APIs are ready-made sets of code building blocks that allow a developer to implement programs that would otherwise be hard or impossible to implement. They do the same thing for programming that ready-made furniture kits do for home building — it is much easier to take ready-cut panels and screw them together to make a bookshelf than it is to work out the design yourself, go and find the correct wood, cut all the panels to the right size and shape, find the correct-sized screws, and then put them together to make a bookshelf.

They generally fall into two categories.

Browser APIs are built into your web browser, and are able to expose data from the surrounding computer environment, or do useful complex things. For example:

  • The DOM (Document Object Model) API allows you to manipulate HTML and CSS, creating, removing and changing HTML, dynamically applying new styles to your page, etc. Everytime you see a popup window appear on a page, or some new content displayed (as we saw above in our simple demo) for example, that's the DOM in action.
  • The Geolocation API retrieves geographical information. This is how Google Maps is able to find your location, and plot it on a map.
  • The Canvas and WebGL APIs allow you to create animated 2D and 3D graphics. People are doing some amazing things using these web technologies —see Chrome Experiments and webglsamples.
  • Audio and Video APIs like HTMLMediaElement and WebRTC allow you to do really interesting things with multimedia, such as play audio and video right in a web page, or grab video from your web camera and display it on someone else's computer (try our simple Snapshot demo to get the idea).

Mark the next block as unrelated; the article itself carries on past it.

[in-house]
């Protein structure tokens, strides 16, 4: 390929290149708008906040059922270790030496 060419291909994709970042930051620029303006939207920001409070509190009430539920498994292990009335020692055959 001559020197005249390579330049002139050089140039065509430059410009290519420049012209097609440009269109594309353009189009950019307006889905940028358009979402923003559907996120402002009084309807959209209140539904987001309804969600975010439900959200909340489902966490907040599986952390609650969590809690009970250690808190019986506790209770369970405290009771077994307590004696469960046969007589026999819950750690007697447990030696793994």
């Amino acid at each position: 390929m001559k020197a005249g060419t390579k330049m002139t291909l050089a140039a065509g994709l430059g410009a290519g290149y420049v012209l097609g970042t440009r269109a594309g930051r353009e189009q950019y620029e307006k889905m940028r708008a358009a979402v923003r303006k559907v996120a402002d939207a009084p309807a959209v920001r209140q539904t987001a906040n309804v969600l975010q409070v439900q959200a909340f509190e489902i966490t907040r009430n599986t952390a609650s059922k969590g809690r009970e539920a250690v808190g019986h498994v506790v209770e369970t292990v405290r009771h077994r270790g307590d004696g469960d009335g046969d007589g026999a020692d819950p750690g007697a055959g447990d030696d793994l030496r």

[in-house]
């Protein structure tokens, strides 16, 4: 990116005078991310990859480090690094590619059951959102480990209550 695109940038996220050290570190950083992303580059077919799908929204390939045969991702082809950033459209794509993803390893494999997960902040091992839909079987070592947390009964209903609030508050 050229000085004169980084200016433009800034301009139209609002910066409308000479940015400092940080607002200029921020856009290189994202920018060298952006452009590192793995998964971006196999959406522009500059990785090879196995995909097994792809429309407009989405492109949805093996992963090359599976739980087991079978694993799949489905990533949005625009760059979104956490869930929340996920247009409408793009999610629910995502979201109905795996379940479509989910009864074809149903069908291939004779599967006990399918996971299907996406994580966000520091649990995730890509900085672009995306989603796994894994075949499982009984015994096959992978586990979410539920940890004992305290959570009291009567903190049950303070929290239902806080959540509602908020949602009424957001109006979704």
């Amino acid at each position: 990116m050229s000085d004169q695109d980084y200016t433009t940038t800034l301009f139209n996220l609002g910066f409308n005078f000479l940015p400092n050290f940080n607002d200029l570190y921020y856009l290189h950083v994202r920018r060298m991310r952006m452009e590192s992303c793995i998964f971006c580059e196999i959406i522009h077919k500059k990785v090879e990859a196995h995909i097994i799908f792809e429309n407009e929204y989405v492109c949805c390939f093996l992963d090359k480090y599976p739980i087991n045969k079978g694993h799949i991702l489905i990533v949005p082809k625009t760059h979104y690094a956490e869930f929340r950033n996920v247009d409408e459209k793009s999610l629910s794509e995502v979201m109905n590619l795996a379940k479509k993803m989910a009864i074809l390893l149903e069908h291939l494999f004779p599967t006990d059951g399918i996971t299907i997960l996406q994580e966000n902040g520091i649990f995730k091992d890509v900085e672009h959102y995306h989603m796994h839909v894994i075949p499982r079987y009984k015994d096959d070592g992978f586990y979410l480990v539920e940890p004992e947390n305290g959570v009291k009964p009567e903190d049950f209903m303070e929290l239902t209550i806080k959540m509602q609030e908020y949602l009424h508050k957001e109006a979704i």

Note: Many of the above demos won't work in a older browser — when experimenting, it's a good idea to use a modern browser like Firefox, Chrome, Edge or Opera to run your code in. You will need to consider cross browser testing in more detail when you get closer to delivering production code (i.e. real code that real customers will use).

Third party APIs are not built into the browser by default, and you generally have to grab their code and information from somewhere on the Web. For example:

  • The Twitter API allows you to do things like displaying your latest tweets on your website.
  • The Google Maps API allows you to embed custom maps into your website, and other such functionality.

Note: These APIs are advanced, and we'll not be covering any of these in this course, but the above links provide extensive documentation if you are interested in finding out more.

There's a lot more available, too! However, don't get over excited just yet. You won't be able to build the next Facebook, Google Maps or Instagram after studying JavaScript for 24 hours — there's a lot of basics to cover first. And that's why you're here — let's move on!

What is JavaScript doing on your page?

Here we'll start actually looking at some code, and while doing so explore what actually happens when you run some JavaScript in your page.

Let's briefly recap the story of what happens when you load a web page in a browser (first talked about in our How CSS works article). When you load a web page in your browser, you are running your code (the HTML, CSS, and JavaScript) inside an execution environment (the browser tab). This is like a factory that takes in raw materials (the code) and outputs a product (the web page).

The JavaScript is executed by the browser's JavaScript engine, after the HTML and CSS have been assembled and put together into a web page. This ensures that the structure and style of the page are already in place by the time the JavaScript starts to run.